FORMER speech therapist Vasudavan Govindasamy felt fulfilled working with deaf children at a charity but left after five years to join a public hospital in 2001 to stretch himself professionally.
But he is now rejoining the social service sector.
"They recognise gaps such as inadequate grooming and are addressing them in a big way so that gave me reason to reconsider rejoining," said Mr Govindasamy, 47, who will join voluntary welfare organisation (VWO) Thye Hua Kwan as a director next year. He is one of 13 people who signed up for Sun Ray, the centralised manpower recruitment scheme administered by the National Council of Social Service (NCSS), which aims to groom at least 200 social service leaders over the next five years.
Minister for Social and Family Development Chan Chun Sing said yesterday as details of the scheme to draw and retain manpower in the labour-tight social service sector were released: "It is a significant development in the social service sector. People development lies at the heart of our challenges."
Mr Chan, who spoke about the scheme in Parliament earlier this year, said he had waited for its launch since he took office three years ago. The aim is to groom leaders in a sector plagued by resignations due to low pay and the lack of a structured career pathway.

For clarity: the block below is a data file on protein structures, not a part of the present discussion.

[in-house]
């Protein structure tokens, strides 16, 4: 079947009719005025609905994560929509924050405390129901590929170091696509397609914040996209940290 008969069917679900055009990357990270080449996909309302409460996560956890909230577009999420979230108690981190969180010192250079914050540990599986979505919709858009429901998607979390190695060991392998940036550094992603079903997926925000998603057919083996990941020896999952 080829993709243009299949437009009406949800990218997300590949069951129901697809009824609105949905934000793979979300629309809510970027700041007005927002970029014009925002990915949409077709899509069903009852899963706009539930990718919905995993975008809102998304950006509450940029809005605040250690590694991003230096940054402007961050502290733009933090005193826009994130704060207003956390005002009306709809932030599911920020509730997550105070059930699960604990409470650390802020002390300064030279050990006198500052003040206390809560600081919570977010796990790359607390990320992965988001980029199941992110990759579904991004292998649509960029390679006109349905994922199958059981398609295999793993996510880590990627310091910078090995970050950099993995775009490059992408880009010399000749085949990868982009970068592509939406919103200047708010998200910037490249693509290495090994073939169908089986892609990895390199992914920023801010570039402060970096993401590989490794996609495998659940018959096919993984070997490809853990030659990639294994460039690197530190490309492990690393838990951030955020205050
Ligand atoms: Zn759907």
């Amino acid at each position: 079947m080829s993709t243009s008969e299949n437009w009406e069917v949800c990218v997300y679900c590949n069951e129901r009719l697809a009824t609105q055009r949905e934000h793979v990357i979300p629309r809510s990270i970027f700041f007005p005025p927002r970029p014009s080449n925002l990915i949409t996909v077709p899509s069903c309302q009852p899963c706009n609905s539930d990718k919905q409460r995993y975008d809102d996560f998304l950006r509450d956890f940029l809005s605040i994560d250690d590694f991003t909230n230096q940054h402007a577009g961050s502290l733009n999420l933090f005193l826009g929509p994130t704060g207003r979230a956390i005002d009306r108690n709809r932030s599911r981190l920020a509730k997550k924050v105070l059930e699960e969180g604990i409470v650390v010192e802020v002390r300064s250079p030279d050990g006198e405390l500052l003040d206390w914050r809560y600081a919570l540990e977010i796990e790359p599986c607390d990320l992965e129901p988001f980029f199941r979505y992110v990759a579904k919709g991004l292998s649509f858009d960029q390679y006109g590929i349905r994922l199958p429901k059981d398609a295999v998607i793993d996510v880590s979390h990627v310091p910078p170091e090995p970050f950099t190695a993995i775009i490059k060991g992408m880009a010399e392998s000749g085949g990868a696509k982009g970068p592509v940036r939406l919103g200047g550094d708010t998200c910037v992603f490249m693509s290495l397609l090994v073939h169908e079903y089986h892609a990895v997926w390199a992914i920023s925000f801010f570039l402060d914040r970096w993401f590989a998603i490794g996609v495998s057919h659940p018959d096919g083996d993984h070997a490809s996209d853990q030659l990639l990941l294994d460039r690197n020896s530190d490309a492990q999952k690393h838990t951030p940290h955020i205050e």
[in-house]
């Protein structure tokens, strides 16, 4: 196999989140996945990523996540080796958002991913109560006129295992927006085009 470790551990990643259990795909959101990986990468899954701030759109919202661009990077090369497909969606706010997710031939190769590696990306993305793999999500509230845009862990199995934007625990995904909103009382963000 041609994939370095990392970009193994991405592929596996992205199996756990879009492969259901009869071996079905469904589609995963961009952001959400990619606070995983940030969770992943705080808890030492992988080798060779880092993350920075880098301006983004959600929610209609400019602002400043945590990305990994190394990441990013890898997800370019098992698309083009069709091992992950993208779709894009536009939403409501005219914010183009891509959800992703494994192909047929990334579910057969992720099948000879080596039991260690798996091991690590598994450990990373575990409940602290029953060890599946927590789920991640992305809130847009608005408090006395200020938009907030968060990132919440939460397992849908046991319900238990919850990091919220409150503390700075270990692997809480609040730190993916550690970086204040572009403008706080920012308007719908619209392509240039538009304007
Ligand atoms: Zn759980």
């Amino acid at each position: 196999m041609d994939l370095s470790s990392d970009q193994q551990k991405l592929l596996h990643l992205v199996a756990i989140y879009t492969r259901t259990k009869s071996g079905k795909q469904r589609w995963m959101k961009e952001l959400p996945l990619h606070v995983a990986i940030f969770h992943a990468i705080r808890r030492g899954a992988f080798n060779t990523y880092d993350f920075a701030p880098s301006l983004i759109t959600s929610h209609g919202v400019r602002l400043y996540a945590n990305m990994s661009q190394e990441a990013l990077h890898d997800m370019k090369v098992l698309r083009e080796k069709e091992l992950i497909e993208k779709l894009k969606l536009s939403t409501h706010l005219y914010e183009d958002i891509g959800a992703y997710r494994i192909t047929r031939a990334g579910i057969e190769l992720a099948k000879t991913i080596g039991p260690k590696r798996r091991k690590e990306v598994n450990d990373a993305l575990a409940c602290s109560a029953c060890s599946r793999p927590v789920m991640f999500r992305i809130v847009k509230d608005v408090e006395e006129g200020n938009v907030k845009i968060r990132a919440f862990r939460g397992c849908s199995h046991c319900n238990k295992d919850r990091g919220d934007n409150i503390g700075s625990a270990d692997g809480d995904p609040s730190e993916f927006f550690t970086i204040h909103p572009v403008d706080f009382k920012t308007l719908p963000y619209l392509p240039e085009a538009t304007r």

Under Sun Ray, social service leaders will be rotated to another agency after two to five years, with their salaries, training and career development overseen and determined by NCSS. They will be put on the same pay scale, depending on experience and expertise, regardless of their organisation.
Social issues are also becoming more complex so there is a need for leaders to be rotated to gain exposure to various areas of social work, instead of spending years in a single agency, said NCSS. Those on the scheme, be they existing workers, returnees or mid-career entrants, can opt for the organisational leadership track to be groomed for senior positions such as executive directors. Others can go for the professional leadership route to be master social workers, for example.
So far, 14 VWOs have signed up. The sector has 15,000 people, of whom 1,400 are registered social workers and social service practitioners. It looks to grow as the population ages and social safety nets are strengthened, but faces manpower constraints due to competition in and outside the sector, Mr Chan said. While the centralised scheme can help charities recruit and retain talent, some have wondered if they will lose autonomy. But Mr Chan said the VWOs will continue to directly employ most of their staff. "We have no plans to nationalise social service employment. There is no such need and it is not healthy either."